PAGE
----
A fifth aspect of the present invention is a method for determining a grid within an image. The method computes a first set of R sums of absolute values of the differences in a horizontal direction comprising only samples which are a predetermined number of pixels apart; computes a second set of R sums of absolute values of the differences in a vertical direction comprising only samples which are the predetermined number of pixels apart; and determines if the image contains a grid based on a relationship between the first and second sets of sums.

A sixth aspect of the present invention is a method for determining a grid location within an image. Let P(i,j) be the light intensity of image pixels at position (i,j) in the image. The method computes a first set of R sums EH of absolute values of the differences in a horizontal direction including only samples which are a predetermined pixels R apart wherein DH is equal to values in a range from 0 to R−1 and E H = ∑ i ⁢ ∑ j ⁢ &LeftBracketingBar; P ⁡ ( i , Rj + D H ) - P ⁡ ( i , Rj + D H - 1 ) &RightBracketingBar; ;

computes a second set of R sums EV of absolute values of the differences in a vertical direction including only samples which are a predetermined pixels R apart wherein DV is equal to values in a range from 0 to R−1 and E V = ∑ i ⁢ ∑ j ⁢ &LeftBracketingBar; P ⁡ ( Ri + D V , j ) - P ⁡ ( Ri + D V - 1 , j ) &RightBracketingBar; ;

determines if the image contains a grid based on a relationship between the first and second sums and a predetermined threshold; and locates a boundary in the R-pixel-spaced grid as a point vertically shifted by Dv pixels from an origin and horizontally shifted by DH pixels from the origin, wherein Dv and DH are values which maximize EV and EH, respectively.

Another aspect of the present invention is a method for detecting if an image is compressed. The method computes the absolute difference between two neighbor pixels of an image, for all pixels of the image, horizontally and vertically; divides the results into first differences that correspond to crossing block boundaries (I) and second differences that correspond to not crossing block boundaries (II); and determines if the image is compressed based on a difference between statistics of the first and second difference sequences.

A further aspect of the present invention is a method to detect if an image is compressed. The method detects blocking artifacts in the image indicative of compression and provides an output indicative of compression upon detection of the blocking artifacts.

Further objects and advantages of the present invention will become apparent from the following description and the various features of the present invention.

BRIEF DESCRIPTION OF THE DRAWINGS

The following is a brief description of each drawing used to describe the present invention, and thus, are being presented for illustrative purposes only and should not be limitative of the scope of the present invention, wherein:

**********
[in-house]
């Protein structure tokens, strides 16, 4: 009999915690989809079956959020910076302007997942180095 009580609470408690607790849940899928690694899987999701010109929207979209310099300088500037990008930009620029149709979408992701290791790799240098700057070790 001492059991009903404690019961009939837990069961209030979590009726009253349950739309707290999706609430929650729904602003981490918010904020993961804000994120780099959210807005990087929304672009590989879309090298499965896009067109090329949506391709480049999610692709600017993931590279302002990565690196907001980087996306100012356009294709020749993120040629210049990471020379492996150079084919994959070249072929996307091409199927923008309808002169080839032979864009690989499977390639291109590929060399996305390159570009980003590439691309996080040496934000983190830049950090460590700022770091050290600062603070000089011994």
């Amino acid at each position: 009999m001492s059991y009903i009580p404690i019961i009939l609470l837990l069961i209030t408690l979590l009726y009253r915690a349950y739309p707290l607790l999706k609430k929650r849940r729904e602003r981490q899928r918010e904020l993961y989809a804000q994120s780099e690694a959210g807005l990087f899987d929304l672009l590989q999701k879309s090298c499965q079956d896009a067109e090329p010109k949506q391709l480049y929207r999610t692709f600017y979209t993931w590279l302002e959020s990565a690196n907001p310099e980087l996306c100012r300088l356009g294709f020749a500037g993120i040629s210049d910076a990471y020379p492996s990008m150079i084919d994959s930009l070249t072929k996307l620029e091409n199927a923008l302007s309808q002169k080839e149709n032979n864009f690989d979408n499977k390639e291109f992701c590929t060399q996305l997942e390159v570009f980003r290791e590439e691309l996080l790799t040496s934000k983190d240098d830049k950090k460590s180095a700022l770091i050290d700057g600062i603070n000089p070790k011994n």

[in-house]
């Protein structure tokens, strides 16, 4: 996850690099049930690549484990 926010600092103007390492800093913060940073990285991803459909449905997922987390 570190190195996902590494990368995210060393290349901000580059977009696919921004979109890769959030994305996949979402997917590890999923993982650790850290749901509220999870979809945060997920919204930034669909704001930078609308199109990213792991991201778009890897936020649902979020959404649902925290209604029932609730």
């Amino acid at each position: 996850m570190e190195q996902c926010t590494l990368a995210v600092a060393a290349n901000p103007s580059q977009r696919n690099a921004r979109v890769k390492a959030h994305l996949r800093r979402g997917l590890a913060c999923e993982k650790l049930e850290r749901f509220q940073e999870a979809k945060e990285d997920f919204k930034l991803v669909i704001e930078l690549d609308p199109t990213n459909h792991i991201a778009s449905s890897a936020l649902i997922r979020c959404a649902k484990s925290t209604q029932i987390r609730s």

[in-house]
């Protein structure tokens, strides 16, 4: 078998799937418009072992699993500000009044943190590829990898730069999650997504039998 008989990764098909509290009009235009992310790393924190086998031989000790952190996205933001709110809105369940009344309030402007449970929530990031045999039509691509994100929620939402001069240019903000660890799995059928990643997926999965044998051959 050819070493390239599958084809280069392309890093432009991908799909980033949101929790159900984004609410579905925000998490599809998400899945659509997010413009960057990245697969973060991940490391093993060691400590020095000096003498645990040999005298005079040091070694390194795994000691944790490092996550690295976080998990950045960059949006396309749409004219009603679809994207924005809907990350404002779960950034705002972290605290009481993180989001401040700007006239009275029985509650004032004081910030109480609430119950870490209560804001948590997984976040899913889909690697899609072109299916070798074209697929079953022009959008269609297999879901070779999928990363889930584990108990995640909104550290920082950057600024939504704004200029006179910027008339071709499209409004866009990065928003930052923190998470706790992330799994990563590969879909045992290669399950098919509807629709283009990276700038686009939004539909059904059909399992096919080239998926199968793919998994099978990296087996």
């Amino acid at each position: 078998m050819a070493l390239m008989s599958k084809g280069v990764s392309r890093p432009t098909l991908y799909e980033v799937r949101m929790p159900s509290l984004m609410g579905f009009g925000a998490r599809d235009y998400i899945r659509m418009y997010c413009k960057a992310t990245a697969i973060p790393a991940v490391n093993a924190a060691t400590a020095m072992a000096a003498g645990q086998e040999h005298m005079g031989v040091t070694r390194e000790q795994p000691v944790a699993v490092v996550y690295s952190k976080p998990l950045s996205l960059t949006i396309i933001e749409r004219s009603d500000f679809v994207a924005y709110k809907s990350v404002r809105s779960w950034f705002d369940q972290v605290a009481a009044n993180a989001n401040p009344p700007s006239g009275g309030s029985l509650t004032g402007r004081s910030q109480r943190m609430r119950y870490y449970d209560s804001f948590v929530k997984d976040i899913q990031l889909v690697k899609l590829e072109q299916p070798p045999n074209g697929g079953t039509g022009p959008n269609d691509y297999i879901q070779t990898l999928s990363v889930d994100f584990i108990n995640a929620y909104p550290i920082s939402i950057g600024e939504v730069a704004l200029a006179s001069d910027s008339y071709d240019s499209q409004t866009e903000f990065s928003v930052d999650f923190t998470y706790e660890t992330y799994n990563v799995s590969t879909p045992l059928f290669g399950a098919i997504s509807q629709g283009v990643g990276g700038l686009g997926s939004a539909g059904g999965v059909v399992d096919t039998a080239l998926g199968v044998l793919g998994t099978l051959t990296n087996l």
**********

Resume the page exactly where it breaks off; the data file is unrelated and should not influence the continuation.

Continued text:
FIG. 1 shows a functional block diagram for the prior art ADCT compression/recompression process;

FIG. 2 shows a typical application for the proposed embodiment;

FIG. 3 is a flowchart showing one embodiment of the present invention;

FIG. 4 illustrates normalized histograms for an uncompressed image;

FIG. 5 illustrates normalized histograms for a compressed image;

FIG. 6 illustrates the difference between FIGS. 5 and 6;

FIG. 7 illustrates pixel selection for a second embodiment of the present invention; and

FIG. 8 illustrates pixel selection for a third embodiment of the present invention.

DETAILED DESCRIPTION OF THE DRAWINGS

With reference initially to FIG. 2, it will be appreciated the present invention may conveniently be included in a workstation or personal computer generally indicated as 60, operating in accordance with a program implementing the method described herein. Conveniently, compressed images are received at personal computer 60 from a transmission line 62, via modem 64. Image received and decompressed may be reproduced at a display 66 associated with workstation 60; at a printer 68 with or without further processing by the workstation at memory associated with the personal computer; or for re-transmission as an uncompressed image.

As discussed above, some image formats, which involve JPEG compression, inflict degradation to the image. An example of this degradation is the formation of structure in the image that resembles an underlying grid within the image. This grid formation can be very distracting in the rendered image. Furthermore, sharp edges such as those present in images containing text and graphics may also be smoothed and distorted by JPEG compression. Thus, when printing the compressed incoming image, the image may require special processing to remove these artifacts. For example, in some printers the image may undergo sigma filtering processing to eliminate compression artifacts.